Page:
Nurse 3: [There is]definitely burnout and sometimes caregiver fatigue. You see staff leaving the hospital unhappy. When they reach home, they are too tired to spend quality time with their family and/or do important things such as exercise or cook healthy meals. I’m really worried about the overall physical and mental health of healthcare workers, especially those who are covering multiple positions.

In your opinion, what is the best way to alleviate the burden that is currently being placed upon nursing professionals?

Nurse 1: I challenge nurse leaders to critically examine the practice environments for oncology nurses: Have you down all that you can to reduce administrative burdens so that nurses have the majority of their time devoted to patient care? Have you streamlined documentation and other administrative tasks to the bare, required minimum? Have you engaged your nursing team in a discussion about how they want to practice?

If we don't attend to these critical items, I fear the staff shortages we are experiencing now will only worsen. We can't wait to resolve this when the pandemic eases nor can we assume that things will return to normal. Now is the time for oncology nurses and their leaders to envision and enact a better care delivery model that serves patients, families, and clinicians.

Nurse 2: One way is to allow more flexible schedules for all staff in regard to time; help is needed around the clock. If someone can work 3 am until 7 am, or noon until 5pm, let them!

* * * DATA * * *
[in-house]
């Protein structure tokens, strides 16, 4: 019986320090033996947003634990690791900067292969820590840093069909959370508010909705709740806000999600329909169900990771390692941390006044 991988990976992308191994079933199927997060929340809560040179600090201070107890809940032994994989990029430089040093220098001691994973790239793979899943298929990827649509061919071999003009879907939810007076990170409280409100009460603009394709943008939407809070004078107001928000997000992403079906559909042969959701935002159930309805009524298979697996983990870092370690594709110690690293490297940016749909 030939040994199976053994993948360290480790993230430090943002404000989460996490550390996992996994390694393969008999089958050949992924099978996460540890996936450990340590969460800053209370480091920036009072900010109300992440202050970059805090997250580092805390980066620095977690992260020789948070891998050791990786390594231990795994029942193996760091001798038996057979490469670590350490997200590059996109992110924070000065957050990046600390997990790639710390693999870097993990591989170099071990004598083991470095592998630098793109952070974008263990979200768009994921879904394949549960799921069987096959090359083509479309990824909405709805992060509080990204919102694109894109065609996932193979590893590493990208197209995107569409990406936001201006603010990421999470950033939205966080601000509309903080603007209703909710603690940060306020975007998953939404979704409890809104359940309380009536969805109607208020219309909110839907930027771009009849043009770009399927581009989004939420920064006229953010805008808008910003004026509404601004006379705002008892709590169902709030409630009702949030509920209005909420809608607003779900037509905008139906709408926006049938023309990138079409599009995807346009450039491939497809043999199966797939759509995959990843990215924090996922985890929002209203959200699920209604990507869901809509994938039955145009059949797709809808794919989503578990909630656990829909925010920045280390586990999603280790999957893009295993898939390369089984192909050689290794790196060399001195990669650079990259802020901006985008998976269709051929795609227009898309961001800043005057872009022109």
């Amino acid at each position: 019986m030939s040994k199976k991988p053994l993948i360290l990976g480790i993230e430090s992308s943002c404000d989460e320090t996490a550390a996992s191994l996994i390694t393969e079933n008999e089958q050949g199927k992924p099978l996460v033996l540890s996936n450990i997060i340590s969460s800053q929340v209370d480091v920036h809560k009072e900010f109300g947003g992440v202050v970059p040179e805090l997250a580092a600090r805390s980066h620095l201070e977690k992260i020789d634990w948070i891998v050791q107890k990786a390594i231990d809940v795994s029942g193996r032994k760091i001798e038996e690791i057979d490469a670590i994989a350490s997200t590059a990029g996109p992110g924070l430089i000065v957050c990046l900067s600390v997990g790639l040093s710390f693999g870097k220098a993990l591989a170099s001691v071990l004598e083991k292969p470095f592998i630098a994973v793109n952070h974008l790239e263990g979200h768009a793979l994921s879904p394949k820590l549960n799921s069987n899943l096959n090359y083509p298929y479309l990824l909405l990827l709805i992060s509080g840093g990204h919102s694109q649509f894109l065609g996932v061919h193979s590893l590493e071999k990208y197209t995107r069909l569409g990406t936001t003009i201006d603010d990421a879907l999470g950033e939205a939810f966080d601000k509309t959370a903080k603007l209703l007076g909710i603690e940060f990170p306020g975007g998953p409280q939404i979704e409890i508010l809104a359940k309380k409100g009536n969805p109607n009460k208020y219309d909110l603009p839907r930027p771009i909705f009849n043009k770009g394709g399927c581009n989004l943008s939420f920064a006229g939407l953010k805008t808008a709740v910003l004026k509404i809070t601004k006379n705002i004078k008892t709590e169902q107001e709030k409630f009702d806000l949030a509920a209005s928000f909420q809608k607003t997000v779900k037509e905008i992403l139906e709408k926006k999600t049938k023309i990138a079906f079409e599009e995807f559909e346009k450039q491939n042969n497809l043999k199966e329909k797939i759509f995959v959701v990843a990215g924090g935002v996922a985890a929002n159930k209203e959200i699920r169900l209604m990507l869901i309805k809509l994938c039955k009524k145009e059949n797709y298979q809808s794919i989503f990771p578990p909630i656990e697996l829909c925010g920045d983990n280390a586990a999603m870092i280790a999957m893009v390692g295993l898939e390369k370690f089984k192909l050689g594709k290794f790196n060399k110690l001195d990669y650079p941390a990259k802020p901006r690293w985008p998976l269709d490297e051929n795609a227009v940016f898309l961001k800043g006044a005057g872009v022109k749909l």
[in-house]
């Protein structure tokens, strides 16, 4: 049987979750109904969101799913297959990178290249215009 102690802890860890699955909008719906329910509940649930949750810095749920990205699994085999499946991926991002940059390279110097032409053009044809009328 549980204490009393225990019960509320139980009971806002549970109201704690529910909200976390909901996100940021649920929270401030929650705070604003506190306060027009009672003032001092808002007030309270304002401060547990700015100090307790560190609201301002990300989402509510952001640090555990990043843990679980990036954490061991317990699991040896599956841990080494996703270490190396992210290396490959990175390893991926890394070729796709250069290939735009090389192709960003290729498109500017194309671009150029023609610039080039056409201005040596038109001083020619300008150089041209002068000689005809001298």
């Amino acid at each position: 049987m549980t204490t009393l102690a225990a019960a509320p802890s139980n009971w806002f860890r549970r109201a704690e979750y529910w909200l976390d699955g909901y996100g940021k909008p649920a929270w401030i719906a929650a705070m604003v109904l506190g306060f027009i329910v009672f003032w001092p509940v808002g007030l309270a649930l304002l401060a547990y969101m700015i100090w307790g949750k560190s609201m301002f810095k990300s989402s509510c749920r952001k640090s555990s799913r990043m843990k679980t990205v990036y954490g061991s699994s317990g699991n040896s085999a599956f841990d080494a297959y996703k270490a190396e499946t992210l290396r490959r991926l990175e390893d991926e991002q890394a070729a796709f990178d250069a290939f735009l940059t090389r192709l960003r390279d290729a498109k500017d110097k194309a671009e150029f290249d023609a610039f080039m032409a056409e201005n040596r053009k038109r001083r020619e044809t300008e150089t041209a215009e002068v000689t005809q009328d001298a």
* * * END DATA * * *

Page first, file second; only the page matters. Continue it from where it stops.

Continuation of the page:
Allow job sharing of all roles, rather than posting for permanent full-time—ask the staff what they want and what could help them and do it! Some experienced nurses who have resigned or retired would have liked to continue to work 1 or 2 days a week or part-time, work in a float position, or with telehealth visits, but they weren't allowed!

Administrators should reconsider allowing fully vaccinated/masked caregivers in the infusion centers. Family members are usually waiting in their cars in the parking lot so that they are close by, so why not let them come inside and get a blanket for their loved one, or get them a glass of water and therefore allow the nurses to monitor patients and triage calls?

Lastly, partner experienced nurses with novice nurses, we can learn a lot from each other. Revisit team nursing rather than primary nursing. Hire LPNs and ADNs. Pause accreditation visits.

Nurse 3: Employers need to do all they can to attract and attain staff. Listen to their concerns and act. Have impressive paid time off practices where employees can catch up on work life balance and feel they are valued for the extra hours they put in working. Also, employers need to pay well or other institutions will offer bonuses and better salaries and their employees will leave.